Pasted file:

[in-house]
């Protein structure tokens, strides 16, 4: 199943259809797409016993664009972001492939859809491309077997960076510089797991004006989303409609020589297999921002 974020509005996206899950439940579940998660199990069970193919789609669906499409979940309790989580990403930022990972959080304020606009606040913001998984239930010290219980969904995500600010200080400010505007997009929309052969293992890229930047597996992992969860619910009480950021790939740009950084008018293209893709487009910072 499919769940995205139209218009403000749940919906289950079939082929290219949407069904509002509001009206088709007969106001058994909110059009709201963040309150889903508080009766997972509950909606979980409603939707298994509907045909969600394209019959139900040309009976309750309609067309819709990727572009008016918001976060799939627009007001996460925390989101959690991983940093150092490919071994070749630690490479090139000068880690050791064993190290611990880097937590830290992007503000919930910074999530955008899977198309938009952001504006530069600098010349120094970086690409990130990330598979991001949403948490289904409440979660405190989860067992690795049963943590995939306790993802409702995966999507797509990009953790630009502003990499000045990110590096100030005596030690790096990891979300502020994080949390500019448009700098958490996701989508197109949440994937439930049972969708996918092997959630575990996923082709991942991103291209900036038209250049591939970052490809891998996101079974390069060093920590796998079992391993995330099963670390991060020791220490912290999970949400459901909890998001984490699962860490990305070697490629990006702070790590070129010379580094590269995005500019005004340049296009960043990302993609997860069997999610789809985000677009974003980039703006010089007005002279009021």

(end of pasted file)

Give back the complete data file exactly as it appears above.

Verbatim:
[in-house]
């Protein structure tokens, strides 16, 4: 199943259809797409016993664009972001492939859809491309077997960076510089797991004006989303409609020589297999921002 974020509005996206899950439940579940998660199990069970193919789609669906499409979940309790989580990403930022990972959080304020606009606040913001998984239930010290219980969904995500600010200080400010505007997009929309052969293992890229930047597996992992969860619910009480950021790939740009950084008018293209893709487009910072 499919769940995205139209218009403000749940919906289950079939082929290219949407069904509002509001009206088709007969106001058994909110059009709201963040309150889903508080009766997972509950909606979980409603939707298994509907045909969600394209019959139900040309009976309750309609067309819709990727572009008016918001976060799939627009007001996460925390989101959690991983940093150092490919071994070749630690490479090139000068880690050791064993190290611990880097937590830290992007503000919930910074999530955008899977198309938009952001504006530069600098010349120094970086690409990130990330598979991001949403948490289904409440979660405190989860067992690795049963943590995939306790993802409702995966999507797509990009953790630009502003990499000045990110590096100030005596030690790096990891979300502020994080949390500019448009700098958490996701989508197109949440994937439930049972969708996918092997959630575990996923082709991942991103291209900036038209250049591939970052490809891998996101079974390069060093920590796998079992391993995330099963670390991060020791220490912290999970949400459901909890998001984490699962860490990305070697490629990006702070790590070129010379580094590269995005500019005004340049296009960043990302993609997860069997999610789809985000677009974003980039703006010089007005002279009021």